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Hither and Yon

Bush and Obama didn’t have the answers; Now Americans take a look at Trump

Bush and Obama didn’t have the answers; Now Americans take a look at Trump
Special to WorldTribune.com
By Donald Kirk, EastAsiaIntel.com
WASHINGTON ― First he was talking about kicking out all 12 million “illegal immigrants” in the U.S., and now he wants to exclude Muslims from the right to enter the U.S.
You have to wonder from Donald Trump’s remarks whether he’s lost touch with the concept of the American “melting pot” and the Latin motto “e pluribus unum,” i.e., “from many, one.”
There was a time, little remembered, when Chinese were the targets of tremendous prejudices. That was when they began arriving in the late 19th century as laborers, working on the railroads snaking across the American continent. Japanese were punished in World War II for being Japanese and herded off to internment camps. What would happen if Koreans, Indians, Vietnamese and Filipinos, groupings of about two million apiece, scattered across the U.S., mostly in or near big cities, experience similar pressures and penalties?
It’s not hard to imagine, as Trump’s pronouncements on broad segments of un-American undesirables gain widespread popular support, that mainstream Americans, those whose ancestors came to the American continent in mass migrations of previous generations, would also turn against these “minorities” as un-American. Acts of violence, far from decreasing as Trump believes would happen if Muslims were simply banned en masse, would rise in flare-ups, possibly guerrilla warfare. What else could you expect in a society in which just about anyone can buy a gun – not just a pistol but an automatic rifle?
The fact that Trump remains the front-runner for the Republican presidential nomination shows how effectively he’s won the adulation of millions who are fed up with headlines and images that seem to show the weakness of American leadership. They crave a strong leader, a shouter, yes, a demagogue. Images of dictators come to mind as Trump holds forth on television, spouting outrageous proposals that run against the grain of American-style democracy and ideals.
You can see why he’s so effective, though, when you look at the lack of success in combating problems at home and abroad. It’s difficult to feel a lot of confidence in President Obama as he modulates firmness toward ISIL with calls for moderation. Ideally, Obama is attempting to exercise wise, thoughtful leadership. In the real world, though, the sense prevails that the U.S. will have to invest far greater resources to defeat the same brand of terrorism that we saw most terribly in 9/11, the attacks on the World Trade Center and the Pentagon on Sept. 11, 2001.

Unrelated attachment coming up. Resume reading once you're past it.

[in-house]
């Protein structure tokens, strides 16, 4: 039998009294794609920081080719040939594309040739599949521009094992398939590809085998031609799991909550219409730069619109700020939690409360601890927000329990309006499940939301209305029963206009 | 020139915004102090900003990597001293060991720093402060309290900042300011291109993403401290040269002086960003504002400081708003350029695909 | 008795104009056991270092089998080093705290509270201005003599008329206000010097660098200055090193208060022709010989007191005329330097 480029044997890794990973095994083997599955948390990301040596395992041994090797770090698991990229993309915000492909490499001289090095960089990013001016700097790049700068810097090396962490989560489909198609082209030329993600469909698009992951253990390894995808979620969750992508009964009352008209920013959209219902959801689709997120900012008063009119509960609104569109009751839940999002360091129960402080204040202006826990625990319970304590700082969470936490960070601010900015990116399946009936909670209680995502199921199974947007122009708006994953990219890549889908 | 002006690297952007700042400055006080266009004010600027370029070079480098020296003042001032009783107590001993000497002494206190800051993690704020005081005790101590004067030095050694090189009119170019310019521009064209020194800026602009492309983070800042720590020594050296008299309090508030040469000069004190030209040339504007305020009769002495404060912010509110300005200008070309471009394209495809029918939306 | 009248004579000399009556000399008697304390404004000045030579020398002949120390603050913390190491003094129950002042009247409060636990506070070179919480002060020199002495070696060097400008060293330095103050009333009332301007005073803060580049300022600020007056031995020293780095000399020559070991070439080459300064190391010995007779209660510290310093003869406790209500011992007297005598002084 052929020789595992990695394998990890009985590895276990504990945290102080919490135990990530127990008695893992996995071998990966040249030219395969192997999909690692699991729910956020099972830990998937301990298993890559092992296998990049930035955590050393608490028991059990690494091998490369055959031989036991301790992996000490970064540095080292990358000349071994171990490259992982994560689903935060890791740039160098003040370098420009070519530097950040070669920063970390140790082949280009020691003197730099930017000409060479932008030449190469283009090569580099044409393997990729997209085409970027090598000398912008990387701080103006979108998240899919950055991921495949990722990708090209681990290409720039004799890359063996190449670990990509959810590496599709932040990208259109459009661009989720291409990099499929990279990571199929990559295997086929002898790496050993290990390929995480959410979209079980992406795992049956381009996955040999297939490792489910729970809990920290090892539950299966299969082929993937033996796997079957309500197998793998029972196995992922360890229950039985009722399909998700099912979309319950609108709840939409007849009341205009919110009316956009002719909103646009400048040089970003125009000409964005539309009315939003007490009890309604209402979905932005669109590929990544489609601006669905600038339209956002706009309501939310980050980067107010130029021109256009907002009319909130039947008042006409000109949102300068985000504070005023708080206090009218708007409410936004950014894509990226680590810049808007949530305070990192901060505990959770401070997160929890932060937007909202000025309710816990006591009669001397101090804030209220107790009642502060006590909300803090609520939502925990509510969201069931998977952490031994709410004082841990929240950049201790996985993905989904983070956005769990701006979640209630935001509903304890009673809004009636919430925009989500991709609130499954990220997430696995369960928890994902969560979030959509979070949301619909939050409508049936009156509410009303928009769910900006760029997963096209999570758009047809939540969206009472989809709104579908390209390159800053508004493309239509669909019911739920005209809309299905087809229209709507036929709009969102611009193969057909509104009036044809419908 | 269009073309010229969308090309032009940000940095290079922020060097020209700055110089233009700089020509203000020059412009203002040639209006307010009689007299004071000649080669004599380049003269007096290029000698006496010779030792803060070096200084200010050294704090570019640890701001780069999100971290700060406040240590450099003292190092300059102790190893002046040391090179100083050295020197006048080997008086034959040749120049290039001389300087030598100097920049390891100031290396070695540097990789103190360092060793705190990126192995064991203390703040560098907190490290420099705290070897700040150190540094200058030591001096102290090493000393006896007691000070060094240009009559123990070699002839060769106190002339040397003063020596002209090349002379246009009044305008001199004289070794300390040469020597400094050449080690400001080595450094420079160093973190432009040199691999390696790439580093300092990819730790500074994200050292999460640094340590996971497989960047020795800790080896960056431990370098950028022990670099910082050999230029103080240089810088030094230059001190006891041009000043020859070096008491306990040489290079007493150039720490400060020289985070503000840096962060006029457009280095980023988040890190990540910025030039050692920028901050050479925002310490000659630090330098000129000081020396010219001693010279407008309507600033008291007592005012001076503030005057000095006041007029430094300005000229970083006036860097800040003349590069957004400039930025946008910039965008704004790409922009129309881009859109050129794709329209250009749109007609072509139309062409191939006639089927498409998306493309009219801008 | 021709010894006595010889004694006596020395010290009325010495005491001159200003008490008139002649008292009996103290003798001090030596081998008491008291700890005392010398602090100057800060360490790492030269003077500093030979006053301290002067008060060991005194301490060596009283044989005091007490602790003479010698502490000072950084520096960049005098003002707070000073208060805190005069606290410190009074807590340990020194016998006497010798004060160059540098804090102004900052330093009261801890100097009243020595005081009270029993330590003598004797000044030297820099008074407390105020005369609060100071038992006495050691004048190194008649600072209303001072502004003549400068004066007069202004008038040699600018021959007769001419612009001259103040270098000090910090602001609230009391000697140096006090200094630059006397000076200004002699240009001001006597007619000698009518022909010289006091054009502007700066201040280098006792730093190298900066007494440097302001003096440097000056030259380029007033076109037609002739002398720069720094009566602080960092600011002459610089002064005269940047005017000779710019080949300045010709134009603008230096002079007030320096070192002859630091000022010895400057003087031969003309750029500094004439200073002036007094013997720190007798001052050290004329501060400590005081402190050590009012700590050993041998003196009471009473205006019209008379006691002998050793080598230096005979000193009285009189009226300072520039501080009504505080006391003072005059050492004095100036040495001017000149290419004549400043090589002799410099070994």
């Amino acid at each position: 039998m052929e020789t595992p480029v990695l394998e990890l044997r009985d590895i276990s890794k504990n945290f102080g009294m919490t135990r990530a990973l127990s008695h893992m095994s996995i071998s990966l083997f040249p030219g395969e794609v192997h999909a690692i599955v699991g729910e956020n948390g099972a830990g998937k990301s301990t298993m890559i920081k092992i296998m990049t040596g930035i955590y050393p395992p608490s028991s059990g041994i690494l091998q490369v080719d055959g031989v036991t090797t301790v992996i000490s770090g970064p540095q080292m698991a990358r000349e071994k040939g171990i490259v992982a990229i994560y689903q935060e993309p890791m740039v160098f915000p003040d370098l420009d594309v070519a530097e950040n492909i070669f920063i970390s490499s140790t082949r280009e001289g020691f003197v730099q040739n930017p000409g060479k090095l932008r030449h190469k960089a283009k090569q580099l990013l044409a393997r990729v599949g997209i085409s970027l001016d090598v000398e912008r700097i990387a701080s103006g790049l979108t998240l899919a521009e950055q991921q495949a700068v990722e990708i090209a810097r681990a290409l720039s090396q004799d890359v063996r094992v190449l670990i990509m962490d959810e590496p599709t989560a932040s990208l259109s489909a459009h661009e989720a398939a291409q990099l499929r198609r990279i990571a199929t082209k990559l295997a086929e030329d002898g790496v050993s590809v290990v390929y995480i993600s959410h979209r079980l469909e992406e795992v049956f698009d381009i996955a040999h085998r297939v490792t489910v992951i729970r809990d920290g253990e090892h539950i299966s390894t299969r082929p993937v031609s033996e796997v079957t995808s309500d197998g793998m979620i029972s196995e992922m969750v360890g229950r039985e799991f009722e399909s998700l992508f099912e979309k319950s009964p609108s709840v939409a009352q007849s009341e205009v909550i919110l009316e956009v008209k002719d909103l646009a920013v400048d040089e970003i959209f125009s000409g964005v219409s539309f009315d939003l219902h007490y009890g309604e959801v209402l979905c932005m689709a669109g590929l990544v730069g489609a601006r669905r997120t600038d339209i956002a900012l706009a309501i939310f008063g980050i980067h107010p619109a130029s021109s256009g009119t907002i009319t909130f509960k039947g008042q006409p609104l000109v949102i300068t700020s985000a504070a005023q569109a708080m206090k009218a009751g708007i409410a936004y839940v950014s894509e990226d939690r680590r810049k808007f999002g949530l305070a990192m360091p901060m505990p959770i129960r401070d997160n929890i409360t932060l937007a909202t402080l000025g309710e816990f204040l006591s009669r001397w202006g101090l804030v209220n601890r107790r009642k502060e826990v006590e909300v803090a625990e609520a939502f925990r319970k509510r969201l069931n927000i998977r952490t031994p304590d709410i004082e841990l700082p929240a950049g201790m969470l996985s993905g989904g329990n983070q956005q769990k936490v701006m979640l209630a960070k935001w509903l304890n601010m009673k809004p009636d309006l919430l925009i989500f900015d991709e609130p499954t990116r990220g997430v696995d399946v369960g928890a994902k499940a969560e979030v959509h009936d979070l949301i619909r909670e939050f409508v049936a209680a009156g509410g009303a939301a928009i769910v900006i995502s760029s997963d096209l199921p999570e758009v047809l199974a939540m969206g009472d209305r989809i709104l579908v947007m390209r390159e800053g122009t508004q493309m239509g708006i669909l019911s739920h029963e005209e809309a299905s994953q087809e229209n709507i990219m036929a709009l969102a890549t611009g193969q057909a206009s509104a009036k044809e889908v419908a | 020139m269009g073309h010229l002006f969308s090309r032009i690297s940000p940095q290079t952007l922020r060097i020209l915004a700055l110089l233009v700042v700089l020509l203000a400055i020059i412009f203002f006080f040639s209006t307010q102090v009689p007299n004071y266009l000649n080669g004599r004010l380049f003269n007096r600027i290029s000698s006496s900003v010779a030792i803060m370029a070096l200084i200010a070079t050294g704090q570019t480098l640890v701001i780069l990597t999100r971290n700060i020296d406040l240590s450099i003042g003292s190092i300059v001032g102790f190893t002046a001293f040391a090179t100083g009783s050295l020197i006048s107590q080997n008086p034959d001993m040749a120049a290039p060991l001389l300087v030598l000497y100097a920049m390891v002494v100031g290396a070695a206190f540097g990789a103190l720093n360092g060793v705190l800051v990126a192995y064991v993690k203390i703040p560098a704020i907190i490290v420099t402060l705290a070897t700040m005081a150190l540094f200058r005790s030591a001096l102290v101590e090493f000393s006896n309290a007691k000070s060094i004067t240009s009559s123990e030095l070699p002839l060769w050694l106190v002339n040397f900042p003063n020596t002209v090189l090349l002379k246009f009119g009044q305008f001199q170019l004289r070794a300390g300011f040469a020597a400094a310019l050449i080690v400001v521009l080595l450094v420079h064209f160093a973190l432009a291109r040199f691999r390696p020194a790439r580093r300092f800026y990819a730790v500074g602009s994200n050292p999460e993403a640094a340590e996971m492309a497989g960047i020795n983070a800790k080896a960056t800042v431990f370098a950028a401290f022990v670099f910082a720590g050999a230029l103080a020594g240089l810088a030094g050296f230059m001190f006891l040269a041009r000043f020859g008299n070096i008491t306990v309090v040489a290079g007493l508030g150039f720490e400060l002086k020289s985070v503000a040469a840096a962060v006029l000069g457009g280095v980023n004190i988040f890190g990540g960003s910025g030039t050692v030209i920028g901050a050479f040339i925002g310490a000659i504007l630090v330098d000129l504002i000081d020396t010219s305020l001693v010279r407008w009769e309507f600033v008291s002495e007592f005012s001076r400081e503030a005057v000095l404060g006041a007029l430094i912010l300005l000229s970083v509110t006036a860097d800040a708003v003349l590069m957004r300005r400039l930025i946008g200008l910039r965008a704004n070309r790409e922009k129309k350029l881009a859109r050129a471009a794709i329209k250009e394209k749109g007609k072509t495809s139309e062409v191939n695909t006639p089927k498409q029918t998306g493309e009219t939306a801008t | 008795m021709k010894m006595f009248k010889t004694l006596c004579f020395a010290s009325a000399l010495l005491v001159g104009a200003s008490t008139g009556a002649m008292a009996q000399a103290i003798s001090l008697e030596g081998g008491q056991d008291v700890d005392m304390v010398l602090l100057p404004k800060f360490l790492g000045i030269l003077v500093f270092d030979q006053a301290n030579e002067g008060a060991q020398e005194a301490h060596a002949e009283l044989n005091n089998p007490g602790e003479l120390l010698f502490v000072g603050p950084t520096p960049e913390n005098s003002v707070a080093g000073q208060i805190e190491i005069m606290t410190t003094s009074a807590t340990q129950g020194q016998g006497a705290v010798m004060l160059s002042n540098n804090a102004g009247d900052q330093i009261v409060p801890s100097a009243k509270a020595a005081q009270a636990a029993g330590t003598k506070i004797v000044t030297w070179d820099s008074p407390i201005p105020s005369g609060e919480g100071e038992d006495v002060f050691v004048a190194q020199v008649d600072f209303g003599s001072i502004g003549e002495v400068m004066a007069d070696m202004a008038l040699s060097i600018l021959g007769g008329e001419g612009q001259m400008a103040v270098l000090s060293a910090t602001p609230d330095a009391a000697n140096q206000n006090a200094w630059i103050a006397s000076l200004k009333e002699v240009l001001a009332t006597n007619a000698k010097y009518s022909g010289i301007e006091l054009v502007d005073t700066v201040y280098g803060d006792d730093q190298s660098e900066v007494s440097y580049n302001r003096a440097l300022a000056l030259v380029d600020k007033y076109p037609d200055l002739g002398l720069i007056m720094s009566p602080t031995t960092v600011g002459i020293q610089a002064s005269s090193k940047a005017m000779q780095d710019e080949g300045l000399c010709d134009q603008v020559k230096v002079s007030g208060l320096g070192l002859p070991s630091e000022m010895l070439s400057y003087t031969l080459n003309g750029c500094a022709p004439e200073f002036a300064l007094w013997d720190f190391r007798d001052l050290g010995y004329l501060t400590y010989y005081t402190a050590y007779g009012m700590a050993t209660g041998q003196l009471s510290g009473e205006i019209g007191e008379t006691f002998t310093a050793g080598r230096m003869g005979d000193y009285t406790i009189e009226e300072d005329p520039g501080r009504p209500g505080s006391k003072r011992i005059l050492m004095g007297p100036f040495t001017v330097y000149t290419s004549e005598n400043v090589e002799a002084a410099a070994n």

It’s ironic, in retrospect, that the Democratic candidate whom Bush defeated in the presidential election of November 2004 is now responsible in large measure for masterminding U.S. policy. That’s Secretary of State John Kerry, who is busy establishing his own legacy. Kerry’s role in rationalizing conflicting forces in the Middle East, figuring out who are the good guys and what they can do about the bad guys, is probably more important than that of any other figure in Obama’s administration. Korean policy-makers have come to know Kerry in visits to Seoul in which he offers reassurances of U.S. support for the U.S.-Korean alliance, but clearly his mind is set on resolving crises elsewhere.
That’s not to say, though, that Kerry knows what he’s doing. Who thinks the U.S.-supported government in Baghdad, bereft of U.S. military support on the ground since Obama precipitously pulled out the Americans in an excess reaction against Bush’s plunge into war in Iraq, can do a thing on its own to combat ISIL? And who believes that American air strikes, plus the intervention of small numbers of U.S. Army Special Forces, will resolve the problems either?
U.S. officials may offer reasons why Obama’s policies, as enunciated by him in an address to the nation from the White House, can reduce both the armed strength and the broad populist appeal of ISIL, but who believes them?
Optimism swept the country when the evil Saddam Hussein was driven from power in Baghdad during Bush’s first term. What did the banner proclaim as he landed on an aircraft carrier in 2003? “Mission accomplished” – but the mission was far from done.
When I was in Baghdad in 2004, U.S. forces were scattered around the country, fighting sporadic battles, while aid-givers plotted great plans for buttressing an oil-rich economy, much of which is now in ISIL hands.
At home, Obama inveighs against guns while Trump claims Americans, fully armed, can strike back at terrorists brimming with beliefs inculcated in Muslim mosques and schools – an invitation for far more bloodshed on American streets.
In a cacophony of conflicting demands, the sense is that no one knows what to do. What sane society would say, sure, all you need is a pro forma background check, and then you’re free to buy the automatic rifle? How about machine guns? Will we find them at American gun stores too?
Americans don’t seem to have the answer to such questions any more than they know what to do in the war against ISIL.
Donald Kirk has been observing conflict in the U.S. and overseas for decades. He’s at kirkdon4343@gmail.com.
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